Skip to content

The Blocks, Insights, and Strategies That Affect Self-Awareness

Read Time: 9 minutes, 6 seconds



Share this

When you are self-aware you understand:

  • What is in your control and what isn’t, including your own and others’ well-being
  • What is your responsibility and what isn’t, including the results of your own and others’ decisions
  • What you want from life and what others want, including goals and priorities.

Self-awareness has a clear relationship to emotional intelligence. Self-awareness allows you to recognize not only that you exist but also that others exist separately from you. With that awareness, you are able to better lead and influence others, build satisfying relationships, and achieve your goals.

While a great deal of research has found that self-awareness is not lodged in any particular part of the brain, self-awareness does have a physical component. For example, a high self-awareness of one’s own physical state —hungry, tired, thirsty, relaxed—is associated with a more positive body image. Paying attention to your body allows you to recognize when your stress is high and your resilience is low.

Three Blocks to Self-Awareness

Your knowledge of your own character, limitations, strengths, feelings, motives, and desires may be blocked by both internal and external factors. The primary blocks to self-awareness are:

  • Social exclusion and difference. According to recent research, the experience of social exclusion leads to an emotional state of numbness rather than distress, and excluded individuals will hide from themselves and their emotions rather than face the brutality of social exclusion. The same results were found if a person was told they differed from a group standard with no likelihood that they could ever improve. If people cannot meet a standard, rather than change themselves they will change the standard. Self-awareness is difficult to maintain if it requires accepting negative information about oneself.
  • Fear. Fear causes people to cite outside reasons for their distress (the standard is wrong, by boss is unfair, and so on) rather than internal reasons (I need to study harder, I need to figure out what will make me a better team member). They block self-awareness because they fear to change themselves—what if they fail or lose sight of their core values or need to adapt to a new way of relating to people?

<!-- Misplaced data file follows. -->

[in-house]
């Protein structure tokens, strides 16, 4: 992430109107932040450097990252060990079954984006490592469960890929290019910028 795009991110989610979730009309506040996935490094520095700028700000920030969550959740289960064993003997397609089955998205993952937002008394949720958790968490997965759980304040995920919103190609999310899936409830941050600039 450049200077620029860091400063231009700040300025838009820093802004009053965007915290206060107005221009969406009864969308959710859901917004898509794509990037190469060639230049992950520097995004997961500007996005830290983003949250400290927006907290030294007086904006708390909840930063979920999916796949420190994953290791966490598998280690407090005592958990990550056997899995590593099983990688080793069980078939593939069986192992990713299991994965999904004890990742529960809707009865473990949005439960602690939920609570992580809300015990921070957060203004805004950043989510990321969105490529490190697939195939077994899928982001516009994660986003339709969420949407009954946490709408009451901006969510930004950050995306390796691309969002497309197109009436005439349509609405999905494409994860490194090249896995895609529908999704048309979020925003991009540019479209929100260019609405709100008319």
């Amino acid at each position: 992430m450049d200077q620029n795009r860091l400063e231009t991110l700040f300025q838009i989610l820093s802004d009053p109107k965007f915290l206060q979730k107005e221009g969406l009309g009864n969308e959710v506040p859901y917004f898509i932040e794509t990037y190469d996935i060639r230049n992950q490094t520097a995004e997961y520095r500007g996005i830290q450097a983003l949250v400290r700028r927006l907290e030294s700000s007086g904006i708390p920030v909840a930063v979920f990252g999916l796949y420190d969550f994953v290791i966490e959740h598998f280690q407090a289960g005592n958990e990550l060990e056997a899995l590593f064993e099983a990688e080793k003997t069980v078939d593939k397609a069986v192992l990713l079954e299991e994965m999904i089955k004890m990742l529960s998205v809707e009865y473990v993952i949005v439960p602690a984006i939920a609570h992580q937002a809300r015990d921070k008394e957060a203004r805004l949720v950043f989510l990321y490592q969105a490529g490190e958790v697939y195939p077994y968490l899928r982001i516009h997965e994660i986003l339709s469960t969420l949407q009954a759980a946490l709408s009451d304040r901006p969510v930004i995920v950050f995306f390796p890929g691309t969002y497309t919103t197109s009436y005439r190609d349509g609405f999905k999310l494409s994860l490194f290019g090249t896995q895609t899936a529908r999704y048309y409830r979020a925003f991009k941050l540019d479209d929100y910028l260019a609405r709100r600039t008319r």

• Past experience. Self-awareness is more valued in some cultures, groups, and families than in others, and its expression differs. For example, the goal of self-awareness in Western cultures may be higher self-esteem and independence, while in Eastern cultures it may be saving face and fitting in. Culture shock can be defined as the necessity to revise one’s own behaviors and assumptions when confronted with another culture. Similarly, one child may be raised to be self-effacing, another to be considerate, and yet another to consider themselves privileged.

TIP: Self-awareness may save you from trying to always be the hero, always be right, and always be excused from bad behavior—if you pay attention to your motives as well as your actions. You may want to watch this video on the drama triangle.


Four Self-Examinations Related to Leadership

You will be a better leader if you examine your attitudes in the following areas:

  • What bothers you about other people? You may find that you are treating someone in your company unfairly because they share a trait you dislike in others or remind you of someone you dislike. You may also favor a team member who displays traits that you favor, who makes your life easier, or who reminds you of yourself. You are looking for patterns so that you can start connecting to your team and peers as individuals.